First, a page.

The last month has shown just how resourceful companies can be in a moment of crisis. All around the globe, businesses have adapted and pivoted their production, business model and marketing machine at an unprecedented scale and speed. Helping both themselves, their customers and society as a whole. Still, with the global economy starring down the barrel of a recession [The New York Times], sadly we’re likely to see even more companies struggle and default in the period ahead of us.

So, what to do?

CMO challenges – and how to turn them into opportunities

Even before the crisis, much has been written on how CMO’s should navigate to maintain relevancy under increasing pressure and complexity, as we’ve seen the average tenure for CMO’s slipping [WSJ]. So, if the job as a CMO, or as a marketer for that matter, weren’t a minefield already, the current situation has surely seen the mines around the marketing department mushroom.

We’ve tried to consolidate others’ and our own research on the subject, including insights derived from more than 200 annual meetings with management and marketing managers in addition to conversations with existing clients.

In the coming weeks, we will point to three challenges and thus opportunities for CMO’s and marketers.

This week’s article will focus on how to (re)define your position as a marketer within your organization by better aligning your role, responsibilities and performance measures.

We hope you’ll find it useful.

A short guide:

How to (re)define your role in the organization and increase your impact as a marketer

Research from Harvard Business Review has highlighted how that “when responsibilities, expectations, and performance measures are not aligned and realistic, it sets a CMO up to fail.” A recent study by Think with Google similarly confirmed ‘that the role isn’t simply misunderstood, it’s often poorly defined with goals that are frequently misaligned’. So, it’s no wonder that 74% of the surveyed CMO’s in HBR’s study believed that their roles didn’t allow them to maximize their business impact [Harvard Business Review].

Does this frustration and uncertainty feel familiar to you?

If so, here’s a two-step guide on how you can take charge by creating common ground for understanding with your management, setting clearer expectations and possibly redefining your own role, to achieve greater job satisfaction and results.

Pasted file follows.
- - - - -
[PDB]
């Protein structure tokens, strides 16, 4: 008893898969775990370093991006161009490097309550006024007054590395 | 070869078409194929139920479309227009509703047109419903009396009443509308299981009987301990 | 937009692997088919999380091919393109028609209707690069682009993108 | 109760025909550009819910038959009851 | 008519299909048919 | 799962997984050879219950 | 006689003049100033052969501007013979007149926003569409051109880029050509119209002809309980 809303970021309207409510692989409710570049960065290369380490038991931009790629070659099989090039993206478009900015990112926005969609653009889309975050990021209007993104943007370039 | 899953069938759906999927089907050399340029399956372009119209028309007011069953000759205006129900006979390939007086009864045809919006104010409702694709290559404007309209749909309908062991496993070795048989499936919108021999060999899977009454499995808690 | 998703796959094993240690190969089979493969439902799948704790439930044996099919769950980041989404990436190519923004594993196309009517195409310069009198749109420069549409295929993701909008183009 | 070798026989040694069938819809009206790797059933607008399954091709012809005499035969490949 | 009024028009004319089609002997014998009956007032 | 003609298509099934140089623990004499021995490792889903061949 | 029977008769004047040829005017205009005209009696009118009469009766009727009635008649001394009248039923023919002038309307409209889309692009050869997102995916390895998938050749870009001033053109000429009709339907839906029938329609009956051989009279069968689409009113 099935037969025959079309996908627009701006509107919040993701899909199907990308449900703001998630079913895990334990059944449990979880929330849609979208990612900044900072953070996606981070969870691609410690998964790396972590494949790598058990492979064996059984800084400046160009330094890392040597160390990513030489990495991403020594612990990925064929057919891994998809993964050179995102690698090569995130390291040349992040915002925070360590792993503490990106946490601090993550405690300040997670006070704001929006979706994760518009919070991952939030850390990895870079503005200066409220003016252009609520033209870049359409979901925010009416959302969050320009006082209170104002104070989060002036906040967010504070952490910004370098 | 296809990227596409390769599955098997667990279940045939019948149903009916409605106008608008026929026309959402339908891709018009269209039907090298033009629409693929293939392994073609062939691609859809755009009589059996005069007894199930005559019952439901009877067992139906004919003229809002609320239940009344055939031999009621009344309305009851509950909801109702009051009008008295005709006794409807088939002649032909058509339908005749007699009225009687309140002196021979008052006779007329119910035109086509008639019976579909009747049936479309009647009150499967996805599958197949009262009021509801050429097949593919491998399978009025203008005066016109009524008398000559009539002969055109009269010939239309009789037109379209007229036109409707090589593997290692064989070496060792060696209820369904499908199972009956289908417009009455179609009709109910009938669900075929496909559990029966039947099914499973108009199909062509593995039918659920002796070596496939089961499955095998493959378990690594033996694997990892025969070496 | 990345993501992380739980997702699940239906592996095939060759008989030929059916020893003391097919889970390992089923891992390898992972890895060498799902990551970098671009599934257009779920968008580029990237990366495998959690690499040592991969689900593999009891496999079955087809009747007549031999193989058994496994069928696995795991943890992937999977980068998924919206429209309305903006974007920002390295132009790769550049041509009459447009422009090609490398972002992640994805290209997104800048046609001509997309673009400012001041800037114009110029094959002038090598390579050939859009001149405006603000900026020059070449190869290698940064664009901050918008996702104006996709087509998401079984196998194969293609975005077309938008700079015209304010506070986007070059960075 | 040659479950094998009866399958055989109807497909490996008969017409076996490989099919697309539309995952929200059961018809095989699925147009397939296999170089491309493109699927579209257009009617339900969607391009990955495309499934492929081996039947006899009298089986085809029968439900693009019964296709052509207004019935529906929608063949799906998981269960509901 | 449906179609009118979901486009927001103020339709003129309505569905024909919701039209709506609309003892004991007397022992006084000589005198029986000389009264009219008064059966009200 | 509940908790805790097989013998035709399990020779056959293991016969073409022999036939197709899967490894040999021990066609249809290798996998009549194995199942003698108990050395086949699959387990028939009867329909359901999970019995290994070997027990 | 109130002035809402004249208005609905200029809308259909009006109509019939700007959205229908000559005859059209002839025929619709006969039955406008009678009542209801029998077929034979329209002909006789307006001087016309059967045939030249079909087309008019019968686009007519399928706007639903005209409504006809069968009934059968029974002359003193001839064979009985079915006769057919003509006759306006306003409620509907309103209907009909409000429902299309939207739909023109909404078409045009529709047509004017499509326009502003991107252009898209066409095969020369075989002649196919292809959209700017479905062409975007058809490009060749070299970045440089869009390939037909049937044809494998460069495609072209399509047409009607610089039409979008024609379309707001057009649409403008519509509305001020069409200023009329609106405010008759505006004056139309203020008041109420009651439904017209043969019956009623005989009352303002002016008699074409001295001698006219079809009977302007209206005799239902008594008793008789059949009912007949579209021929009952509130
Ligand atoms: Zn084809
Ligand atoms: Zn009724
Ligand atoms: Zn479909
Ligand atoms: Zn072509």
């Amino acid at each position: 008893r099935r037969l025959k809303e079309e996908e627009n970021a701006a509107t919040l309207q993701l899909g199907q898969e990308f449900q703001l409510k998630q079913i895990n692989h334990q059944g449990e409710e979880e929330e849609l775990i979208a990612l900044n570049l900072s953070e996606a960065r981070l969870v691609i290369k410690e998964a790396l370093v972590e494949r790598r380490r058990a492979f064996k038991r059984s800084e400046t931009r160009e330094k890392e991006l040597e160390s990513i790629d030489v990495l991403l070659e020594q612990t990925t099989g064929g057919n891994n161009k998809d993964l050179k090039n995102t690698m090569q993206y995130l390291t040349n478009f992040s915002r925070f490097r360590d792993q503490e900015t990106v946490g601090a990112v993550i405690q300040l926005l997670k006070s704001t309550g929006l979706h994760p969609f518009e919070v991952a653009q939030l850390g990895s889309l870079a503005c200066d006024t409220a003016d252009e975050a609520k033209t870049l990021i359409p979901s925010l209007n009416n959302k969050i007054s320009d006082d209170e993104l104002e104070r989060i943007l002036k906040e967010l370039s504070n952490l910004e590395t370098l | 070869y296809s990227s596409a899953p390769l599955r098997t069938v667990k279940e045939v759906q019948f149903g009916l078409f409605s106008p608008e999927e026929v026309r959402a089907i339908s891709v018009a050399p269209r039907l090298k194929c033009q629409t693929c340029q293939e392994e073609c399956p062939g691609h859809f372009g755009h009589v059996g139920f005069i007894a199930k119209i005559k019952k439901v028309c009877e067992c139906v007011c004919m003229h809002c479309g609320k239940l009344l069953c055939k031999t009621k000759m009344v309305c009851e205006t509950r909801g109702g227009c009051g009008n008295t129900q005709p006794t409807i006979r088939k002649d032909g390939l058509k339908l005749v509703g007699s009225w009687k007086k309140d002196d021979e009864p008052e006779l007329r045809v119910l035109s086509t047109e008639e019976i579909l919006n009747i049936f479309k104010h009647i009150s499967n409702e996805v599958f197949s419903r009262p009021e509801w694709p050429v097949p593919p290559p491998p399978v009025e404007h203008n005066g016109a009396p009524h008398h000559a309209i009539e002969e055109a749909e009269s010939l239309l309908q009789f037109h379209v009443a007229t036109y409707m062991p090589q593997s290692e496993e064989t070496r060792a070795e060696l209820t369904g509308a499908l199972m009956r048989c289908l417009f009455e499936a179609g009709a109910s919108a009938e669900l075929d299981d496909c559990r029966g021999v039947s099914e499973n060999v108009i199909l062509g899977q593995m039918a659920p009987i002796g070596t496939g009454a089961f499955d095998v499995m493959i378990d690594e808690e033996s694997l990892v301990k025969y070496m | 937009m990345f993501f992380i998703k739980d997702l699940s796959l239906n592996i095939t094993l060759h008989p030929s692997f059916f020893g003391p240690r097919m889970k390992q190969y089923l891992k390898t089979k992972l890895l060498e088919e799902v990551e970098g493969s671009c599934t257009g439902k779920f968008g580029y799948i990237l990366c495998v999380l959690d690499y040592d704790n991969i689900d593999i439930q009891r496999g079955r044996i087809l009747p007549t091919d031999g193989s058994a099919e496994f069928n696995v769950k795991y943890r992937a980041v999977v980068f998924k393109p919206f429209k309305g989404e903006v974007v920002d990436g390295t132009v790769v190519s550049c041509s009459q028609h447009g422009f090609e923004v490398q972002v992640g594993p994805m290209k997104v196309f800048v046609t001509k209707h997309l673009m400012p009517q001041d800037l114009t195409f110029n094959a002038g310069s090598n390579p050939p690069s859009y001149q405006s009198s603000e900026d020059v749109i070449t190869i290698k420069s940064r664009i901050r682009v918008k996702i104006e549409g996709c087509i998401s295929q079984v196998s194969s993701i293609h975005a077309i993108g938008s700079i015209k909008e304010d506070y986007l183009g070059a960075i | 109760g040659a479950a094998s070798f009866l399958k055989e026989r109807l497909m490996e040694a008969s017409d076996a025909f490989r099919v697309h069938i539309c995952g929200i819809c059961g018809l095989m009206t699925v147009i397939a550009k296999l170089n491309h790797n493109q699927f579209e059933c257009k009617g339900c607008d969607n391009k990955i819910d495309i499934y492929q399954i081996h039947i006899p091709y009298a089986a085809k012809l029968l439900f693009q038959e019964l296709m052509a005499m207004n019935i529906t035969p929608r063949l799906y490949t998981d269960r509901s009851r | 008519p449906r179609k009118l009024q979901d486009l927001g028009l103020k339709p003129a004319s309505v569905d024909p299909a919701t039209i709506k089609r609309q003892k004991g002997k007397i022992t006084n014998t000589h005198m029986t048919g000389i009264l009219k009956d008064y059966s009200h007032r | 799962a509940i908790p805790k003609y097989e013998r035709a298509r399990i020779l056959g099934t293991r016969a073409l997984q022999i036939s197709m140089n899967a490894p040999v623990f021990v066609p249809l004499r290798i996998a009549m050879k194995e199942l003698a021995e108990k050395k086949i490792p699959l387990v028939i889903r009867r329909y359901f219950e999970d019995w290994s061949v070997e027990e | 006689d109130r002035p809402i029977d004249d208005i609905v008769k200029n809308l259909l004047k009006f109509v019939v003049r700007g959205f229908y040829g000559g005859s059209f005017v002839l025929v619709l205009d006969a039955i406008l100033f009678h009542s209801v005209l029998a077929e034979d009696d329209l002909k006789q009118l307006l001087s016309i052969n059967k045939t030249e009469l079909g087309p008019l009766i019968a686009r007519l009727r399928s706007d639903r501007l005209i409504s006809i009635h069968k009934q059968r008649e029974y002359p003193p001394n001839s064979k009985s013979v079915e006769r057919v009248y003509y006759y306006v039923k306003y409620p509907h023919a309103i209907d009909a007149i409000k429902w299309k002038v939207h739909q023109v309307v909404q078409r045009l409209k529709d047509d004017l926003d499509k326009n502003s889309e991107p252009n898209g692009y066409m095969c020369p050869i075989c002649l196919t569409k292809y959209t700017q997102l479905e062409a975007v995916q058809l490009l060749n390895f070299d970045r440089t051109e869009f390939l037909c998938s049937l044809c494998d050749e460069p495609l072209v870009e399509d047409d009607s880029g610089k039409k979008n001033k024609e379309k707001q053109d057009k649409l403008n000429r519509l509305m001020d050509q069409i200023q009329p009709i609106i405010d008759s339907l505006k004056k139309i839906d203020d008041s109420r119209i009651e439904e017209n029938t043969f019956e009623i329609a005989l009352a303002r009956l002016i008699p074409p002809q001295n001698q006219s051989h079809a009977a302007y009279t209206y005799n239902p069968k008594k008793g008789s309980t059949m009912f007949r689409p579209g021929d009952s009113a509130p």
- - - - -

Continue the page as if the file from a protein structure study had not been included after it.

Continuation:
Step #1: (Re)Define you role once again

Are your current role and responsibilities clearly defined, so that you and the management are on the same page?

Most CMO’s are responsible for generating market insights, developing and calibrating brand and marketing strategy and activating this through a go-to-market plan to drive sales. But here the similarities often stop.

Looking at our client list, which includes +50 B2B and B2c Danish and foreign companies, from start-ups to globally listed companies across finance, manufacturing, shipping, pharma, technology, FMCG, retail, etc. the roles and responsibilities of the marketing department vary considerably. Just as it matters whether you’re spearheading the strategy from HQ or have to follow guidelines as a country/regional manager.

Below, you will find a matrix that provides an overview of how the role and responsibilities of CMO’s typically vary across industries and market conditions.

However, the role of a CMO is far from one-dimensional or static, but dynamic and fluid relating to how your business, customers, and markets evolve. Changing needs, challenges and objectives require that today’s CMO’s wear many hats, which increasingly demands agility, readiness, and interdisciplinary competences.

A case in point

In working with a client, we learned that the marketing department was responsible for driving a determined growth strategy (Enterprise-wide P&L role cf. the matrix above). Their primary responsibility was to develop a brand strategy and convert it into a go-to-market plan through ad campaigns across channels, to drive store traffic and e-commerce sales (Commercialization role).